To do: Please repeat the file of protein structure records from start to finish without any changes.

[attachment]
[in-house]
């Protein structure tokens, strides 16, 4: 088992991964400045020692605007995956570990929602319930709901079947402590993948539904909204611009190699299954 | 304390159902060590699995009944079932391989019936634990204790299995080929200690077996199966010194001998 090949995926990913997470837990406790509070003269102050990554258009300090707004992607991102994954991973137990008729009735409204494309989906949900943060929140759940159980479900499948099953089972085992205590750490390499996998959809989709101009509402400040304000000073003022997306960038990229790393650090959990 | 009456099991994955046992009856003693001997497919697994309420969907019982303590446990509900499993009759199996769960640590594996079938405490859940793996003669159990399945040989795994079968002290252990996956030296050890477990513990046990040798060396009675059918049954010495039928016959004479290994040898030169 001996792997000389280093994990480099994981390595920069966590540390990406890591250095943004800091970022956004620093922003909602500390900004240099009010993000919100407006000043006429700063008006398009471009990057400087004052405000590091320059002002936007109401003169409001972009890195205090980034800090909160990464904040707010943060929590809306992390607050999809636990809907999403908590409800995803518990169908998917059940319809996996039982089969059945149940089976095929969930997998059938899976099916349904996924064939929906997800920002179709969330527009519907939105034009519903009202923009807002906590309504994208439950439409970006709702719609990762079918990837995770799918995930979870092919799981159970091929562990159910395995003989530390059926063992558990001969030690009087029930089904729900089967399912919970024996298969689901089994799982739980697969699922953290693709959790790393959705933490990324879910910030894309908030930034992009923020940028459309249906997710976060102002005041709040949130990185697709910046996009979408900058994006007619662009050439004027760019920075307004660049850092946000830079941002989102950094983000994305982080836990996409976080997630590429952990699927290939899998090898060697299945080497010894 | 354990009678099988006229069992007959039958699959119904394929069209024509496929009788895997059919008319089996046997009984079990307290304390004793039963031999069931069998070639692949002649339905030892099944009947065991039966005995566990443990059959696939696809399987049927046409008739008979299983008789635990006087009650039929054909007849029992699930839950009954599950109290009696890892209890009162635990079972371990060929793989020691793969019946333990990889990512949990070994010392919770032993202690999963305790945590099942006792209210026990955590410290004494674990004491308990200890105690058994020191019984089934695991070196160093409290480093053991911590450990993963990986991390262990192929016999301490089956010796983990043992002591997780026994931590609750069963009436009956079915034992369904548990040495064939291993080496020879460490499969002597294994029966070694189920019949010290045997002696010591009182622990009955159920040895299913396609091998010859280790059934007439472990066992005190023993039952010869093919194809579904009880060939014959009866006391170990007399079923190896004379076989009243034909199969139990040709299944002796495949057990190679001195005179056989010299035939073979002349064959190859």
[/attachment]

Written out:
[in-house]
């Protein structure tokens, strides 16, 4: 088992991964400045020692605007995956570990929602319930709901079947402590993948539904909204611009190699299954 | 304390159902060590699995009944079932391989019936634990204790299995080929200690077996199966010194001998 090949995926990913997470837990406790509070003269102050990554258009300090707004992607991102994954991973137990008729009735409204494309989906949900943060929140759940159980479900499948099953089972085992205590750490390499996998959809989709101009509402400040304000000073003022997306960038990229790393650090959990 | 009456099991994955046992009856003693001997497919697994309420969907019982303590446990509900499993009759199996769960640590594996079938405490859940793996003669159990399945040989795994079968002290252990996956030296050890477990513990046990040798060396009675059918049954010495039928016959004479290994040898030169 001996792997000389280093994990480099994981390595920069966590540390990406890591250095943004800091970022956004620093922003909602500390900004240099009010993000919100407006000043006429700063008006398009471009990057400087004052405000590091320059002002936007109401003169409001972009890195205090980034800090909160990464904040707010943060929590809306992390607050999809636990809907999403908590409800995803518990169908998917059940319809996996039982089969059945149940089976095929969930997998059938899976099916349904996924064939929906997800920002179709969330527009519907939105034009519903009202923009807002906590309504994208439950439409970006709702719609990762079918990837995770799918995930979870092919799981159970091929562990159910395995003989530390059926063992558990001969030690009087029930089904729900089967399912919970024996298969689901089994799982739980697969699922953290693709959790790393959705933490990324879910910030894309908030930034992009923020940028459309249906997710976060102002005041709040949130990185697709910046996009979408900058994006007619662009050439004027760019920075307004660049850092946000830079941002989102950094983000994305982080836990996409976080997630590429952990699927290939899998090898060697299945080497010894 | 354990009678099988006229069992007959039958699959119904394929069209024509496929009788895997059919008319089996046997009984079990307290304390004793039963031999069931069998070639692949002649339905030892099944009947065991039966005995566990443990059959696939696809399987049927046409008739008979299983008789635990006087009650039929054909007849029992699930839950009954599950109290009696890892209890009162635990079972371990060929793989020691793969019946333990990889990512949990070994010392919770032993202690999963305790945590099942006792209210026990955590410290004494674990004491308990200890105690058994020191019984089934695991070196160093409290480093053991911590450990993963990986991390262990192929016999301490089956010796983990043992002591997780026994931590609750069963009436009956079915034992369904548990040495064939291993080496020879460490499969002597294994029966070694189920019949010290045997002696010591009182622990009955159920040895299913396609091998010859280790059934007439472990066992005190023993039952010869093919194809579904009880060939014959009866006391170990007399079923190896004379076989009243034909199969139990040709299944002796495949057990190679001195005179056989010299035939073979002349064959190859």